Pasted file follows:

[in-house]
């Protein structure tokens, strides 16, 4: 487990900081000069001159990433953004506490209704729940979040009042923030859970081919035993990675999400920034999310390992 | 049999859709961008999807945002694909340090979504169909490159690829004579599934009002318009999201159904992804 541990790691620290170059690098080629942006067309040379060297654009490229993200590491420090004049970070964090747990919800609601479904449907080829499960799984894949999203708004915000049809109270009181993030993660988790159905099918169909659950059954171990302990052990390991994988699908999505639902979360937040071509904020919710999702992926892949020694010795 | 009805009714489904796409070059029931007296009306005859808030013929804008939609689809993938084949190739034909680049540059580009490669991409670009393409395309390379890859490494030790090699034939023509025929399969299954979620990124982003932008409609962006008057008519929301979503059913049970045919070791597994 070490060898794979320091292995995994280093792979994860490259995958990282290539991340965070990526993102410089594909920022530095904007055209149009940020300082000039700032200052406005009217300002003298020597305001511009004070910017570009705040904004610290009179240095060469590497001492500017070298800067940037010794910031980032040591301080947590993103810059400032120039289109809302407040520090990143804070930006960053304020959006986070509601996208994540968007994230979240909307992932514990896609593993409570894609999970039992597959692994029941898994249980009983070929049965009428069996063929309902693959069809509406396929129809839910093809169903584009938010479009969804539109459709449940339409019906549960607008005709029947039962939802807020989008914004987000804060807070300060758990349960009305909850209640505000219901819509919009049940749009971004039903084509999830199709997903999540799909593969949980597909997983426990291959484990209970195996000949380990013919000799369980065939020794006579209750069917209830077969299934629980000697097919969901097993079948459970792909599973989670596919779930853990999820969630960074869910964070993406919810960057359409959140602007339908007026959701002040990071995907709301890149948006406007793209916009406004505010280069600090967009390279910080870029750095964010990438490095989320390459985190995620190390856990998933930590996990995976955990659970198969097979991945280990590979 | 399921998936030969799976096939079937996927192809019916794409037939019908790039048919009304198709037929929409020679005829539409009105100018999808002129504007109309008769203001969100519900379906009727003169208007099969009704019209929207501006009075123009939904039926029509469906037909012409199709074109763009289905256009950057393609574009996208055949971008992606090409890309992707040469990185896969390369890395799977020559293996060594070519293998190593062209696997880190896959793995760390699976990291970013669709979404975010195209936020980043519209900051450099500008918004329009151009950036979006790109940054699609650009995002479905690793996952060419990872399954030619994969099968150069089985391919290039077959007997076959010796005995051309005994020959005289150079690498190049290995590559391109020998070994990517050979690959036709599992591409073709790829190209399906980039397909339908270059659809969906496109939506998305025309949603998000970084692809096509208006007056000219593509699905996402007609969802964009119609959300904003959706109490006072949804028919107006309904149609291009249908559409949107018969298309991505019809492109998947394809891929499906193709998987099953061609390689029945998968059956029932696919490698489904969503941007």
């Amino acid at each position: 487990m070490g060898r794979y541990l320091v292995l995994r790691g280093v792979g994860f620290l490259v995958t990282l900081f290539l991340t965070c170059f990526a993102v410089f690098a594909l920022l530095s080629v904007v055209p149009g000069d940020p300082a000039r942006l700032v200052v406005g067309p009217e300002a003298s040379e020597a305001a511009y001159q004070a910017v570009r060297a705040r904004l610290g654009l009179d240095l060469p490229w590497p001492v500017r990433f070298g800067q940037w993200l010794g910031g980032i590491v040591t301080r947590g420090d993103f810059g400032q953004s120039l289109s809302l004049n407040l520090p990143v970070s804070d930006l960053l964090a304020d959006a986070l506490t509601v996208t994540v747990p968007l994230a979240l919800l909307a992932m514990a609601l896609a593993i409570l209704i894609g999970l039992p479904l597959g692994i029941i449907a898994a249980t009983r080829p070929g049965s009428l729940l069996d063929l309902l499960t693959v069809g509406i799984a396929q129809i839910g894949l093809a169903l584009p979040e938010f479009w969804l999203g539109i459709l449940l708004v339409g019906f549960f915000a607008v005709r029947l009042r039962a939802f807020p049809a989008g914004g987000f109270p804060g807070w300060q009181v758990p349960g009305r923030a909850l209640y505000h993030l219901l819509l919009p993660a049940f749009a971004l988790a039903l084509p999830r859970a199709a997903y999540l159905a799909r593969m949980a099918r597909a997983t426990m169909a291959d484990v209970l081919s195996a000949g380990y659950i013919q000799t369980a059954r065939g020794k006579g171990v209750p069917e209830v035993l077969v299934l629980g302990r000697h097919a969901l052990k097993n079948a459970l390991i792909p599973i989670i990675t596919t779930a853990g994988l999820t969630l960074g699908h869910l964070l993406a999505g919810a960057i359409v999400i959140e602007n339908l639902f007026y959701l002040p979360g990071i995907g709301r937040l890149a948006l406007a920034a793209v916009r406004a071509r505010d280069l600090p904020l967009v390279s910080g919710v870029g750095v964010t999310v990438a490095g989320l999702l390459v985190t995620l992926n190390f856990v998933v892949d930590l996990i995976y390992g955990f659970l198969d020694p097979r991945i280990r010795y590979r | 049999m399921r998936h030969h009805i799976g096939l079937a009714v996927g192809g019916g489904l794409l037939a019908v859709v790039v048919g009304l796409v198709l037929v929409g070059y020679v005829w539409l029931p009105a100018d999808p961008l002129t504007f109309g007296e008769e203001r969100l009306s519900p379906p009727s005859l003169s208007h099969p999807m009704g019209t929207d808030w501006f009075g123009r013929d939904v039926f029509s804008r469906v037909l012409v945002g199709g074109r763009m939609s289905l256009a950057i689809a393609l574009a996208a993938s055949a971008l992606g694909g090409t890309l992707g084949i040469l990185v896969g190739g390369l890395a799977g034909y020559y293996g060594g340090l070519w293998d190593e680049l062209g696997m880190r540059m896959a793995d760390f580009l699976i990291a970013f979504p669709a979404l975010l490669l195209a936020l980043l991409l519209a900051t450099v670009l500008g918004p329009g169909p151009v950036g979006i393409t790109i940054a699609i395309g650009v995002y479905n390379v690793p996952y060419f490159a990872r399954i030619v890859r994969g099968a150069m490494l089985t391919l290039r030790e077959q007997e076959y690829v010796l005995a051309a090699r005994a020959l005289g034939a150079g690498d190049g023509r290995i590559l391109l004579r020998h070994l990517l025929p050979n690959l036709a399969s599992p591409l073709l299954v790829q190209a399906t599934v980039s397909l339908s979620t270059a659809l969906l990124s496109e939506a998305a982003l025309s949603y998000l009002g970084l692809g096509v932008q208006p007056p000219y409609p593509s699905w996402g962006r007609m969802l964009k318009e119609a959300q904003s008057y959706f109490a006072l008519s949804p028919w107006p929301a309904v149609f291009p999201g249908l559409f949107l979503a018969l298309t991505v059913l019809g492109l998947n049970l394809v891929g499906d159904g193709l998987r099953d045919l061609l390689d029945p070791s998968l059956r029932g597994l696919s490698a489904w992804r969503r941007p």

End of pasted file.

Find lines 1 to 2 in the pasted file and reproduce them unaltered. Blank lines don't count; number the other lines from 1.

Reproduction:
[in-house]
């Protein structure tokens, strides 16, 4: 487990900081000069001159990433953004506490209704729940979040009042923030859970081919035993990675999400920034999310390992 | 049999859709961008999807945002694909340090979504169909490159690829004579599934009002318009999201159904992804 541990790691620290170059690098080629942006067309040379060297654009490229993200590491420090004049970070964090747990919800609601479904449907080829499960799984894949999203708004915000049809109270009181993030993660988790159905099918169909659950059954171990302990052990390991994988699908999505639902979360937040071509904020919710999702992926892949020694010795 | 009805009714489904796409070059029931007296009306005859808030013929804008939609689809993938084949190739034909680049540059580009490669991409670009393409395309390379890859490494030790090699034939023509025929399969299954979620990124982003932008409609962006008057008519929301979503059913049970045919070791597994 070490060898794979320091292995995994280093792979994860490259995958990282290539991340965070990526993102410089594909920022530095904007055209149009940020300082000039700032200052406005009217300002003298020597305001511009004070910017570009705040904004610290009179240095060469590497001492500017070298800067940037010794910031980032040591301080947590993103810059400032120039289109809302407040520090990143804070930006960053304020959006986070509601996208994540968007994230979240909307992932514990896609593993409570894609999970039992597959692994029941898994249980009983070929049965009428069996063929309902693959069809509406396929129809839910093809169903584009938010479009969804539109459709449940339409019906549960607008005709029947039962939802807020989008914004987000804060807070300060758990349960009305909850209640505000219901819509919009049940749009971004039903084509999830199709997903999540799909593969949980597909997983426990291959484990209970195996000949380990013919000799369980065939020794006579209750069917209830077969299934629980000697097919969901097993079948459970792909599973989670596919779930853990999820969630960074869910964070993406919810960057359409959140602007339908007026959701002040990071995907709301890149948006406007793209916009406004505010280069600090967009390279910080870029750095964010990438490095989320390459985190995620190390856990998933930590996990995976955990659970198969097979991945280990590979 | 399921998936030969799976096939079937996927192809019916794409037939019908790039048919009304198709037929929409020679005829539409009105100018999808002129504007109309008769203001969100519900379906009727003169208007099969009704019209929207501006009075123009939904039926029509469906037909012409199709074109763009289905256009950057393609574009996208055949971008992606090409890309992707040469990185896969390369890395799977020559293996060594070519293998190593062209696997880190896959793995760390699976990291970013669709979404975010195209936020980043519209900051450099500008918004329009151009950036979006790109940054699609650009995002479905690793996952060419990872399954030619994969099968150069089985391919290039077959007997076959010796005995051309005994020959005289150079690498190049290995590559391109020998070994990517050979690959036709599992591409073709790829190209399906980039397909339908270059659809969906496109939506998305025309949603998000970084692809096509208006007056000219593509699905996402007609969802964009119609959300904003959706109490006072949804028919107006309904149609291009249908559409949107018969298309991505019809492109998947394809891929499906193709998987099953061609390689029945998968059956029932696919490698489904969503941007």